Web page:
approached with regards to relocating at one or the other of the interchanges as
development occurs. The intent of this mechanism is to ensure that existing
businesses relocating to the interchanges can expand to a size that will generate
increased retail sales rather than merely reallocate existing sales. Furthermore,
by establishing a minimum size for leasehold storefronts, this mechanism provides a
disincentive to developers who may otherwise find it easier to recruit new tenants
from across town rather than across the pass.
This particular tool is consistent with the comp plan and with the often-cited
desire for business retention in the Downtown, and it is a safeguard for the city.
Additionally, this tool is supported by the state in their letter dated June 15,

Much of the discussion and the planning to allow for regional retail to develop at
the Interchanges has been driven by the belief that this new development will
capture new retail sales and generate new sales tax revenue. It is in the City's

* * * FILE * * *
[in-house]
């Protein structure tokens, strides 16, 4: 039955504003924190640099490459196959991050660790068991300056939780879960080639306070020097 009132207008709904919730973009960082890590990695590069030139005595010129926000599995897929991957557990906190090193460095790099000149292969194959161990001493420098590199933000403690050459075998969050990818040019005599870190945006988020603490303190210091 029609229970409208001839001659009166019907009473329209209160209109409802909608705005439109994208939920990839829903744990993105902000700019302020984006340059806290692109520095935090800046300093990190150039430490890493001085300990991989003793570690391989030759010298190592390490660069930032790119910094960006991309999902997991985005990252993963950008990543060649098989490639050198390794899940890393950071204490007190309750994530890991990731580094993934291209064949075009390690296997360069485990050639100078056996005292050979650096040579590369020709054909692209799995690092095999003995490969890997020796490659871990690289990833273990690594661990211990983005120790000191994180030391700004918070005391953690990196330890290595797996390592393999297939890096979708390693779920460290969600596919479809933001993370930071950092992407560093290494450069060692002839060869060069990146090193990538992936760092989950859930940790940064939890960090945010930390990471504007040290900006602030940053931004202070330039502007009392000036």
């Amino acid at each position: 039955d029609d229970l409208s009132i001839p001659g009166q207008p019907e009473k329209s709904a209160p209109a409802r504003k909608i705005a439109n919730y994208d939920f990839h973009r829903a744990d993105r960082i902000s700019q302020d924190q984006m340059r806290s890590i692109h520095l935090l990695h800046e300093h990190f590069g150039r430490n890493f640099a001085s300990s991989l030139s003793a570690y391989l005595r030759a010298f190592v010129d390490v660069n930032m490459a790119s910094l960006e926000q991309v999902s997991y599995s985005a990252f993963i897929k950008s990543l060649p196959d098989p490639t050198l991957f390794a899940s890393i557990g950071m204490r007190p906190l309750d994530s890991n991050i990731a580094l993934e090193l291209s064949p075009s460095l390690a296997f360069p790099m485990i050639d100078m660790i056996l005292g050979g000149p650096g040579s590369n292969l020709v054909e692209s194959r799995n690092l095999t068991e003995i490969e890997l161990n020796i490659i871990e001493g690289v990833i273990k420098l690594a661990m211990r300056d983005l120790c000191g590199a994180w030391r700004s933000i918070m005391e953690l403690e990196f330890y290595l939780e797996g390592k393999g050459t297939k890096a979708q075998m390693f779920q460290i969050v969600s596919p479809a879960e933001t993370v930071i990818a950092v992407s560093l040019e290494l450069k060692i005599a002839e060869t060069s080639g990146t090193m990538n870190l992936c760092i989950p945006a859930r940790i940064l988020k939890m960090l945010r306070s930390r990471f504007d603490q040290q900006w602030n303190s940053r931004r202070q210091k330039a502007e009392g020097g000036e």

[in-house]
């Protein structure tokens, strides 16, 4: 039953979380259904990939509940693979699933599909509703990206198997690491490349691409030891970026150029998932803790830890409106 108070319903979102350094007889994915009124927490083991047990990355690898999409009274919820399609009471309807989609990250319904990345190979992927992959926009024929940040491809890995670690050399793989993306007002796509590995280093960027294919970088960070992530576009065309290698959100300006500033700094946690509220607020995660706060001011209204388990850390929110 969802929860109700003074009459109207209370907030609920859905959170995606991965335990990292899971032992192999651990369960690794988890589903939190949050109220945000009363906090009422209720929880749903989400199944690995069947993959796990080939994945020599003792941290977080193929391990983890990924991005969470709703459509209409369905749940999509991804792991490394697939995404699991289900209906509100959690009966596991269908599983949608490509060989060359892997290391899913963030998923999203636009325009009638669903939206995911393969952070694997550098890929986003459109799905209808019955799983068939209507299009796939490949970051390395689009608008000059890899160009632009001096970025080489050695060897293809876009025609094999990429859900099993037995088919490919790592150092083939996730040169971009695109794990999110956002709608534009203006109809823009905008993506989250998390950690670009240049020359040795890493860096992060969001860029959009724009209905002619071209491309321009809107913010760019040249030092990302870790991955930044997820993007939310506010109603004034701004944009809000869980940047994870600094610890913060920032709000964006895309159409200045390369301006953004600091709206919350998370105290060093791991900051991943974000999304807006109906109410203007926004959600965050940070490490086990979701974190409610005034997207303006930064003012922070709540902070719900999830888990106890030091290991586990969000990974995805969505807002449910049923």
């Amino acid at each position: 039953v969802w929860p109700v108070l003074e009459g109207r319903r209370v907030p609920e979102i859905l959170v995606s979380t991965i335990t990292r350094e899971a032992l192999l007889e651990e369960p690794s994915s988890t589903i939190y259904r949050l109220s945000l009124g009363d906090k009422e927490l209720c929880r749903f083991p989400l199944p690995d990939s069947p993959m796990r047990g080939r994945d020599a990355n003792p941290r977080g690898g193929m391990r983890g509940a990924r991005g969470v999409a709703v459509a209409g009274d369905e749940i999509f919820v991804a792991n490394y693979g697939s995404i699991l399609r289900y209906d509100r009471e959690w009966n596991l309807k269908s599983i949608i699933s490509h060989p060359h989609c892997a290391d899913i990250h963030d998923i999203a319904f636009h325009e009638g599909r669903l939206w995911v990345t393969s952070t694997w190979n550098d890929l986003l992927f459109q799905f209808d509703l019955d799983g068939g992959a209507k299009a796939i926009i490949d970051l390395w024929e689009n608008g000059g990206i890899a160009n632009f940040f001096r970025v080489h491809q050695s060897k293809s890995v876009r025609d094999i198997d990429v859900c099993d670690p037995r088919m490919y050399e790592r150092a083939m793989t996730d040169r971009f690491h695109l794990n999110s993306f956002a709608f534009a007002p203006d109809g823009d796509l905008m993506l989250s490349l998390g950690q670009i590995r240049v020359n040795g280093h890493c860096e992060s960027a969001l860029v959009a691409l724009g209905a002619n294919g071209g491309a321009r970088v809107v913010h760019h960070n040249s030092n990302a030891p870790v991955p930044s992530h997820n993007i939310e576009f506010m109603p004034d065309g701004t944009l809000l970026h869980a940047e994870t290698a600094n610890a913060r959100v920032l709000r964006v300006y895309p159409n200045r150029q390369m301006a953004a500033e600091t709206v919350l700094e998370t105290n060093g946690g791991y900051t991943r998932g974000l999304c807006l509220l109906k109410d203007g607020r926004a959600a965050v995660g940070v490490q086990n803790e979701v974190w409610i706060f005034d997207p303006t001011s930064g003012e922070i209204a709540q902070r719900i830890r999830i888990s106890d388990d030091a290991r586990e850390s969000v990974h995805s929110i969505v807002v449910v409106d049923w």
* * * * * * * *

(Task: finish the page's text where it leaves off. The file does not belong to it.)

best interest to ensure that the regional retail development performs as intended
and not just rearrange existing sales. This is of particular importance given the
Councils support for the dedication of a portion of the sales tax generated by this
new development.

#4 Recommend that the City require an Economic Impact Analysis for any proposed
Regional Retail development prior to issuing any such permit.

The City's own economic study, conducted as part of the comprehensive plan update,
indicates market capacity for between 200,000 and 300,000 maximum square feet of
Regional Retail and the proposed ordinance would generate roughly 430,000 square
feet of retail space per project, or nearly twice what the City's own study
indicates market support for, based on the minimum project size for Regional Retail
development of 40 acres and assuming a density of 25% lot coverage. It simply does
not make sense that the minimum development size should be twice the market

Web Site = http://www.ellensburgdowntown.org

Contact Details = Ellensburg Downtown Association
103 E 4th Ave # 204
Ellensburg WA 98926